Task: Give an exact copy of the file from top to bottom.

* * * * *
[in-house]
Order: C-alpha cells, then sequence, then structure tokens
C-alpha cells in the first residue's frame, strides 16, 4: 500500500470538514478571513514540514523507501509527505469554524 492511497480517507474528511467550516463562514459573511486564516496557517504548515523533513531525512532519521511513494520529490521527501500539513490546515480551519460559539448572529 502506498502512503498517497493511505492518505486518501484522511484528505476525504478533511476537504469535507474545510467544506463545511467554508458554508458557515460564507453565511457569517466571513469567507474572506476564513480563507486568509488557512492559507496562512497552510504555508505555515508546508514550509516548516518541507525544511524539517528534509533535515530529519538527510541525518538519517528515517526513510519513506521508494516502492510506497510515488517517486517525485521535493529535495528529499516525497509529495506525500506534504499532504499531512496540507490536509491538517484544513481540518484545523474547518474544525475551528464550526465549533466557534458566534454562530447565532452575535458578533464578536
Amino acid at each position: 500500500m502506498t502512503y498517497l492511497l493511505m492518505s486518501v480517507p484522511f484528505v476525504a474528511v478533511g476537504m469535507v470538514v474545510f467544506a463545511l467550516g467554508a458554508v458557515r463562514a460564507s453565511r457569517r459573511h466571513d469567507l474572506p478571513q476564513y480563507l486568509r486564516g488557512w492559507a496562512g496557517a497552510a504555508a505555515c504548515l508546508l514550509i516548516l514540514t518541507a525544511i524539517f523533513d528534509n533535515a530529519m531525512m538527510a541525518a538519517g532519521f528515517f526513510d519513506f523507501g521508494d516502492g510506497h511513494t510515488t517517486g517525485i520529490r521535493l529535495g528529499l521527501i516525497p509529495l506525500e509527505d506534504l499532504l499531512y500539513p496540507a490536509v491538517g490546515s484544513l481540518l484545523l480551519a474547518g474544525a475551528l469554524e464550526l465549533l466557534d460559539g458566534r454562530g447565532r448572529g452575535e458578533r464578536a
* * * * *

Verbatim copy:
[in-house]
Order: C-alpha cells, then sequence, then structure tokens
C-alpha cells in the first residue's frame, strides 16, 4: 500500500470538514478571513514540514523507501509527505469554524 492511497480517507474528511467550516463562514459573511486564516496557517504548515523533513531525512532519521511513494520529490521527501500539513490546515480551519460559539448572529 502506498502512503498517497493511505492518505486518501484522511484528505476525504478533511476537504469535507474545510467544506463545511467554508458554508458557515460564507453565511457569517466571513469567507474572506476564513480563507486568509488557512492559507496562512497552510504555508505555515508546508514550509516548516518541507525544511524539517528534509533535515530529519538527510541525518538519517528515517526513510519513506521508494516502492510506497510515488517517486517525485521535493529535495528529499516525497509529495506525500506534504499532504499531512496540507490536509491538517484544513481540518484545523474547518474544525475551528464550526465549533466557534458566534454562530447565532452575535458578533464578536
Amino acid at each position: 500500500m502506498t502512503y498517497l492511497l493511505m492518505s486518501v480517507p484522511f484528505v476525504a474528511v478533511g476537504m469535507v470538514v474545510f467544506a463545511l467550516g467554508a458554508v458557515r463562514a460564507s453565511r457569517r459573511h466571513d469567507l474572506p478571513q476564513y480563507l486568509r486564516g488557512w492559507a496562512g496557517a497552510a504555508a505555515c504548515l508546508l514550509i516548516l514540514t518541507a525544511i524539517f523533513d528534509n533535515a530529519m531525512m538527510a541525518a538519517g532519521f528515517f526513510d519513506f523507501g521508494d516502492g510506497h511513494t510515488t517517486g517525485i520529490r521535493l529535495g528529499l521527501i516525497p509529495l506525500e509527505d506534504l499532504l499531512y500539513p496540507a490536509v491538517g490546515s484544513l481540518l484545523l480551519a474547518g474544525a475551528l469554524e464550526l465549533l466557534d460559539g458566534r454562530g447565532r448572529g452575535e458578533r464578536a